The appears to be, however another type of problem-solving consciousness. The first time I became aware of this was when, in the course of Kabbalistic research, I was trying to figure out the properties of a five-dimentional hypercube. The problem was extremely difficult, since it involved trying to visualize what would happen when the hypercube was rotated through five-dimensional space. I had spent several afternoons sweating over the problem, without even coming close to a solution.
Then, one evening, I was relaxing in the bathtub, and mymind wandered to the problem, almost offandedly. Suddenly, every aspect of the problem seemed peferectly clear, and the relationships that had been impossibly complex were now easy to visualze and understand. By the time I got out of the tub, I had worked out the problem completely.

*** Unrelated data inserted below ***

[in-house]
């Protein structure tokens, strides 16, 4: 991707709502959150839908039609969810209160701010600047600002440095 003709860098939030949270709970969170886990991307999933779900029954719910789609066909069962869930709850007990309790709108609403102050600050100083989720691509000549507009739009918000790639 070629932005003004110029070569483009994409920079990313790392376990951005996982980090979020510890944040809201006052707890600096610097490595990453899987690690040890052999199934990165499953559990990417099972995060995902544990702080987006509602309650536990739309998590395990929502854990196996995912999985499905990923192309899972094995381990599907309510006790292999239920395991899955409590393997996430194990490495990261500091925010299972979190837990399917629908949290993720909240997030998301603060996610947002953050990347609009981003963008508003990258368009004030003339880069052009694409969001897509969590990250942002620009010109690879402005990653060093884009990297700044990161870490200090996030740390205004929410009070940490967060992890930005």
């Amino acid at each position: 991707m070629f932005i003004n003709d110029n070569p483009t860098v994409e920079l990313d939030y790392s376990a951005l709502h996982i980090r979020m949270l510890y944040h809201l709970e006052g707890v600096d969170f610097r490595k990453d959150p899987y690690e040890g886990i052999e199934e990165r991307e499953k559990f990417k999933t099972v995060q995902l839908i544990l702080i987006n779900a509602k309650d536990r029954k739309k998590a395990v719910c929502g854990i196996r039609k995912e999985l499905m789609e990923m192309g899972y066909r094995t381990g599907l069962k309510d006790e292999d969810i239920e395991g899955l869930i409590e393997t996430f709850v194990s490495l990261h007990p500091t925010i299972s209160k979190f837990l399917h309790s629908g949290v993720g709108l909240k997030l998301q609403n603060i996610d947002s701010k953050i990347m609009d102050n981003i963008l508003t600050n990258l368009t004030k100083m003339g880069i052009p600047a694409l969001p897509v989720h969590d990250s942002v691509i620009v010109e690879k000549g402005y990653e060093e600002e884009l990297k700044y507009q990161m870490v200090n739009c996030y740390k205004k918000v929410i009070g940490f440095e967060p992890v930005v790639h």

Eventually, I began to realized that this was happening to me often. Sitting in the tub was an excellent time to solve the most difficult problems. But the expereince was very different from being locked on to problem. Quite to the contrary, the mind was free to wander wherever it watned, but it seemed tohit upon the right answers with surprising clarity.